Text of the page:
FFA confirms sale of Western Sydney Wanderers

Last updated 13:49 29/05/2014
David Gallop
Getty Images
DAVID GALLOP: The FFA boss said the sale of the Western Sydney Wanderers was an important step in the club’s evolution.

Relevant offers

Football

Winston Reid to stick with West Ham NZF appoint new commercial director Manchester United loan out Javier Hernandez Smith: Back to business for Ryan Nelsen? Mark Aspden appointed NZ Football chairman Arsenal sign Welbeck, Richards heads to Italy Manchester City loan Negredo to Valencia Manchester United sign Dutch star Daley Blind Diego Maradona stars in Pope's footy match Sandro joins Harry Redknapp at QPR

Football Federation Australia has confirmed  the sale of A-League club Western Sydney Wanderers to a consortium of prominent businessmen.

The group, headed by Primo Smallgoods boss Paul Lederer, will assume ownership of the licence on June 30.

Pirtek founder Glenn Duncan, Filipino-Chinese businessman Jefferson Cheng and David Slade, a partner in British fashion outlet Topshop-Topman, are among the other investors.The deal is believed to be worth around $10.09 million NZD.

The FFA, with the help of $4.35 million NZD in federal government  funding, set up the Wanderers in April 2012 and has held the licence for the past two years.

The club has enjoyed immense success since then under coach Tony Popovic, who has led the fledgling outfit to two consecutive A-League grand finals and this year's Asian Champions League  quarter-finals.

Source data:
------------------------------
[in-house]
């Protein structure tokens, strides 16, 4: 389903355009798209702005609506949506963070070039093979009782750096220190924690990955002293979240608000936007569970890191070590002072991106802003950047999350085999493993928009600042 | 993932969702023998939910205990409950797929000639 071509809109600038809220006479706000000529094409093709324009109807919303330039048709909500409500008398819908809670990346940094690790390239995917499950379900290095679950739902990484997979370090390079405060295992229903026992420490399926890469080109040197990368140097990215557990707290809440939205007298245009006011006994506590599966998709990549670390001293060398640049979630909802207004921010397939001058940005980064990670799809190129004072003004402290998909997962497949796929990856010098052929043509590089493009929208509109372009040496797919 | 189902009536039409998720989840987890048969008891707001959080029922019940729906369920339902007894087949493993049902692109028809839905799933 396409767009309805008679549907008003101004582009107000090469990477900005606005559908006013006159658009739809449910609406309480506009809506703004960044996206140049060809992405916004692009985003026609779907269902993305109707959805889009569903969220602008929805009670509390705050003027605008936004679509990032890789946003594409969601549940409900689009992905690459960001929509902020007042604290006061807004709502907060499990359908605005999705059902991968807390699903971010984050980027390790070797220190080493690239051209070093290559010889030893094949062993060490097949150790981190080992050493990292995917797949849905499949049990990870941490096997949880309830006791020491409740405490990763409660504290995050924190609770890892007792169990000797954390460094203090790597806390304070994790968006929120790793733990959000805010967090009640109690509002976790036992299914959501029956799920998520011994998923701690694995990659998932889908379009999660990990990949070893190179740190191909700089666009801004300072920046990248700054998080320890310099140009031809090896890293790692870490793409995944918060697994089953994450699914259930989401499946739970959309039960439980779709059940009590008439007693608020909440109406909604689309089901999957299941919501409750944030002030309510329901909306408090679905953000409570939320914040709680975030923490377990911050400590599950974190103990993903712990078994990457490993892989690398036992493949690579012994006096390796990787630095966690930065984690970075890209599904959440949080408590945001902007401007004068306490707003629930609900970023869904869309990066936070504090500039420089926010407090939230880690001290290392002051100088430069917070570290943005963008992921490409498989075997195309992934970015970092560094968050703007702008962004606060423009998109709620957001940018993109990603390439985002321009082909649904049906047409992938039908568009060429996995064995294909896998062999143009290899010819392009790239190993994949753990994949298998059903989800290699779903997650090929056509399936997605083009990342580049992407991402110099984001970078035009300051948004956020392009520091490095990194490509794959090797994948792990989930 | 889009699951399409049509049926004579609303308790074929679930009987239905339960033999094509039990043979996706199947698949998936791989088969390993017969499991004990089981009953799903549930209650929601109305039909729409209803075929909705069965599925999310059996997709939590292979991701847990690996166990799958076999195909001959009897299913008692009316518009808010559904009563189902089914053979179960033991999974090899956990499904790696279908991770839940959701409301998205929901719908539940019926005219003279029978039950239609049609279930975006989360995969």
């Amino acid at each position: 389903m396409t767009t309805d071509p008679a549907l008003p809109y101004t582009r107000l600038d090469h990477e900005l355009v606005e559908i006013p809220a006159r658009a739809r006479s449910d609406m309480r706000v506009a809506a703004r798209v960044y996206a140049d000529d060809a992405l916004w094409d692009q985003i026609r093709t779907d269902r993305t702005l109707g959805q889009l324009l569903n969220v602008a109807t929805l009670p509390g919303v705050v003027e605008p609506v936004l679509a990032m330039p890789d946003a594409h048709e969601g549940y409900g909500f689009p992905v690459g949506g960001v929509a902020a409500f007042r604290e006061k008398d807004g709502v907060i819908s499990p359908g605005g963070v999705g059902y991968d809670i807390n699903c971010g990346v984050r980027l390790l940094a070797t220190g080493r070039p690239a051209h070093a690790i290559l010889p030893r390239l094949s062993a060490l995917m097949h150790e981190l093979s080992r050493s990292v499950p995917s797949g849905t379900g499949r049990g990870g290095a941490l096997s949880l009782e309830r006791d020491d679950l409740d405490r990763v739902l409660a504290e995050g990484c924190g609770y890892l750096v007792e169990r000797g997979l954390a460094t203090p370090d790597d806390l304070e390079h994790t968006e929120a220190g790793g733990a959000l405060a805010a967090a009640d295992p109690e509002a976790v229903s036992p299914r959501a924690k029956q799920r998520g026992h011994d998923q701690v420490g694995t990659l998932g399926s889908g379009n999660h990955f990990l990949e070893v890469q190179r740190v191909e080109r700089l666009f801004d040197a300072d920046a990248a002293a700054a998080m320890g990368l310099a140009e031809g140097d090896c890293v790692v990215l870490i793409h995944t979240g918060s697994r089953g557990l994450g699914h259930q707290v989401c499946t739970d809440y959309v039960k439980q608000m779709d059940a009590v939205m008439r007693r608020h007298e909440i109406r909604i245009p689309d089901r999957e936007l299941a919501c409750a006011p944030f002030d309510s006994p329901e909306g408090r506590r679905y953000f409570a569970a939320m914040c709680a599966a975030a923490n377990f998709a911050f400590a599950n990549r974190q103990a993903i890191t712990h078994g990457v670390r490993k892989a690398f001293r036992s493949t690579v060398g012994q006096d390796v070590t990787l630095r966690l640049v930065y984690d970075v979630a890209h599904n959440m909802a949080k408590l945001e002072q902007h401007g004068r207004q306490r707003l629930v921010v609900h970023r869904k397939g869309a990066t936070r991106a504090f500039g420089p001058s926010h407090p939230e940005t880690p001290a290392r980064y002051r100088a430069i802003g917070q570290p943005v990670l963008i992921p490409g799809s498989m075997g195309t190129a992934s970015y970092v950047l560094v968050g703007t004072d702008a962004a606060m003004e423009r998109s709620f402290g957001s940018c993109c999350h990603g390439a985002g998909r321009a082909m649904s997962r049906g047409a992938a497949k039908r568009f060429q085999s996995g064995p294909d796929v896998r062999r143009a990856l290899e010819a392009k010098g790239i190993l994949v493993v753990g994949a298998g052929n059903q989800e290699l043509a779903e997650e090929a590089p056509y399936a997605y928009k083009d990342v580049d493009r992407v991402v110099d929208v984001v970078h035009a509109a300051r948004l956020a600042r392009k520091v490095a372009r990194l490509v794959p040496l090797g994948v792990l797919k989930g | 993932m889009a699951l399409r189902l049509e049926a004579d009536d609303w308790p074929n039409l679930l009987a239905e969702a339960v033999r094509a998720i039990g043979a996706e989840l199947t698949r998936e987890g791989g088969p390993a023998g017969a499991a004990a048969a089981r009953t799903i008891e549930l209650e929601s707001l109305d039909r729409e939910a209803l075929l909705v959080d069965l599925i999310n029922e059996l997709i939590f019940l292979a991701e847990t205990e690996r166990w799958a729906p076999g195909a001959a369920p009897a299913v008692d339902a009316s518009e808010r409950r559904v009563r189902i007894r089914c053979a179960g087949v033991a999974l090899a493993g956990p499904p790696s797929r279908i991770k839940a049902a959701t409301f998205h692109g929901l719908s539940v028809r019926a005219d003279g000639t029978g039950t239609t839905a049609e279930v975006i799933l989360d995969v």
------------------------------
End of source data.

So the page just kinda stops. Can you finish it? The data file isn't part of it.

FFA boss David Gallop said the sale was an important step in the  club's evolution.

''The Wanderers were built for the people, by the people of Western Sydney,'' Gallop said in a statement today.

''That was the promise from day one and FFA has held true to that  mission.''

Like FFA before it, the new consortium understands its role as the guardians of the Wanderers.

''They are entrusted by the members of the club to protect and  build on what has been achieved.''

Lederer ensured fans the spirit and culture at the Wanderers would not be affected by the sale.

''I have been a director of the club for the past two years and  I've had the privilege to play a part and see first-hand what makes  this club so special,'' he said.

''The consortium has responsibility to ensure the Wanderers have a sound financial base and a strong administration so the club can continue to grow and be successful on and off the field.''

Ad Feedback

- AAP

Special offers
Opinion poll

What do you make of Tommy Smith's decision not to play for the All Whites?

It's fair enough. He's already got a massive workload.

He's been a great servant for the All Whites. His request not to play is fine by me.

It's disappointing to say the least. What happened to national pride?

It's unbelievable. He shouldn't be picked for NZ again.

Vote Result

Related story: (See story)

Featured Promotions

Sponsored Content